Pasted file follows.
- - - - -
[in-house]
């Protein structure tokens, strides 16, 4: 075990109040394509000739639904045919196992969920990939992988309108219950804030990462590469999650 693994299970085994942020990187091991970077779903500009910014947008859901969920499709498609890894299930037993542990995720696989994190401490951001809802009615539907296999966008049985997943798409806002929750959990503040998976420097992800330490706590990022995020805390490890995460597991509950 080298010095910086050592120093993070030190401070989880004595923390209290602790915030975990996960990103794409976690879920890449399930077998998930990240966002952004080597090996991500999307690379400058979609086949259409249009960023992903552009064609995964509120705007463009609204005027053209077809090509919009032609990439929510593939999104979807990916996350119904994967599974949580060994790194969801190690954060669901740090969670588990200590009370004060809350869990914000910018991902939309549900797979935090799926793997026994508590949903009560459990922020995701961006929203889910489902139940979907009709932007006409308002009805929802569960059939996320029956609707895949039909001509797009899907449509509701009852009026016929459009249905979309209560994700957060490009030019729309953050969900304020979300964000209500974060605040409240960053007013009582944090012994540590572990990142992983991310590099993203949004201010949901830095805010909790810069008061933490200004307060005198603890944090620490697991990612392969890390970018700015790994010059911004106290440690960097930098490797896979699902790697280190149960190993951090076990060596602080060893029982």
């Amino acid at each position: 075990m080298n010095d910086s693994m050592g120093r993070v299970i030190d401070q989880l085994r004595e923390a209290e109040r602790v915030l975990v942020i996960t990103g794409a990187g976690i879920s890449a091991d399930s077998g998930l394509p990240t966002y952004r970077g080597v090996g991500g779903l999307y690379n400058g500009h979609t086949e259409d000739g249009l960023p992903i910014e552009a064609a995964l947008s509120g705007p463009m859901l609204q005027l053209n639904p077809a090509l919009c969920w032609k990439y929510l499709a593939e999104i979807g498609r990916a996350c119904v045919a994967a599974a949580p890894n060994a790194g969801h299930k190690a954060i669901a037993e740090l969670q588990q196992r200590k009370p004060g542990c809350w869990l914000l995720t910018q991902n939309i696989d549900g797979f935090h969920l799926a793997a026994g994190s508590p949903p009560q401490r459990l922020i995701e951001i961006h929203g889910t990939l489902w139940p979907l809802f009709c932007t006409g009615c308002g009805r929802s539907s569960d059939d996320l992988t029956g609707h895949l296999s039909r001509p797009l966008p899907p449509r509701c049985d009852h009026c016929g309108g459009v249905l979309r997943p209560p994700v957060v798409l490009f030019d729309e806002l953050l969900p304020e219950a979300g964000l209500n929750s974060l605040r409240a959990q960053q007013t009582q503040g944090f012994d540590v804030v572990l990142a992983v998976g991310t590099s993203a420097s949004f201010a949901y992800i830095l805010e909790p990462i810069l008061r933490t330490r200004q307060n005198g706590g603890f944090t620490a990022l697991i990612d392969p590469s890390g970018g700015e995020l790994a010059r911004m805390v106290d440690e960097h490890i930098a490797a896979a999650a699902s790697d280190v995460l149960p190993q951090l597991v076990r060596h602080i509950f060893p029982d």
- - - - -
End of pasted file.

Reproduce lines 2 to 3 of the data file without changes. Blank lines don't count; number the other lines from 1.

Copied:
């Protein structure tokens, strides 16, 4: 075990109040394509000739639904045919196992969920990939992988309108219950804030990462590469999650 693994299970085994942020990187091991970077779903500009910014947008859901969920499709498609890894299930037993542990995720696989994190401490951001809802009615539907296999966008049985997943798409806002929750959990503040998976420097992800330490706590990022995020805390490890995460597991509950 080298010095910086050592120093993070030190401070989880004595923390209290602790915030975990996960990103794409976690879920890449399930077998998930990240966002952004080597090996991500999307690379400058979609086949259409249009960023992903552009064609995964509120705007463009609204005027053209077809090509919009032609990439929510593939999104979807990916996350119904994967599974949580060994790194969801190690954060669901740090969670588990200590009370004060809350869990914000910018991902939309549900797979935090799926793997026994508590949903009560459990922020995701961006929203889910489902139940979907009709932007006409308002009805929802569960059939996320029956609707895949039909001509797009899907449509509701009852009026016929459009249905979309209560994700957060490009030019729309953050969900304020979300964000209500974060605040409240960053007013009582944090012994540590572990990142992983991310590099993203949004201010949901830095805010909790810069008061933490200004307060005198603890944090620490697991990612392969890390970018700015790994010059911004106290440690960097930098490797896979699902790697280190149960190993951090076990060596602080060893029982």
């Amino acid at each position: 075990m080298n010095d910086s693994m050592g120093r993070v299970i030190d401070q989880l085994r004595e923390a209290e109040r602790v915030l975990v942020i996960t990103g794409a990187g976690i879920s890449a091991d399930s077998g998930l394509p990240t966002y952004r970077g080597v090996g991500g779903l999307y690379n400058g500009h979609t086949e259409d000739g249009l960023p992903i910014e552009a064609a995964l947008s509120g705007p463009m859901l609204q005027l053209n639904p077809a090509l919009c969920w032609k990439y929510l499709a593939e999104i979807g498609r990916a996350c119904v045919a994967a599974a949580p890894n060994a790194g969801h299930k190690a954060i669901a037993e740090l969670q588990q196992r200590k009370p004060g542990c809350w869990l914000l995720t910018q991902n939309i696989d549900g797979f935090h969920l799926a793997a026994g994190s508590p949903p009560q401490r459990l922020i995701e951001i961006h929203g889910t990939l489902w139940p979907l809802f009709c932007t006409g009615c308002g009805r929802s539907s569960d059939d996320l992988t029956g609707h895949l296999s039909r001509p797009l966008p899907p449509r509701c049985d009852h009026c016929g309108g459009v249905l979309r997943p209560p994700v957060v798409l490009f030019d729309e806002l953050l969900p304020e219950a979300g964000l209500n929750s974060l605040r409240a959990q960053q007013t009582q503040g944090f012994d540590v804030v572990l990142a992983v998976g991310t590099s993203a420097s949004f201010a949901y992800i830095l805010e909790p990462i810069l008061r933490t330490r200004q307060n005198g706590g603890f944090t620490a990022l697991i990612d392969p590469s890390g970018g700015e995020l790994a010059r911004m805390v106290d440690e960097h490890i930098a490797a896979a999650a699902s790697d280190v995460l149960p190993q951090l597991v076990r060596h602080i509950f060893p029982d």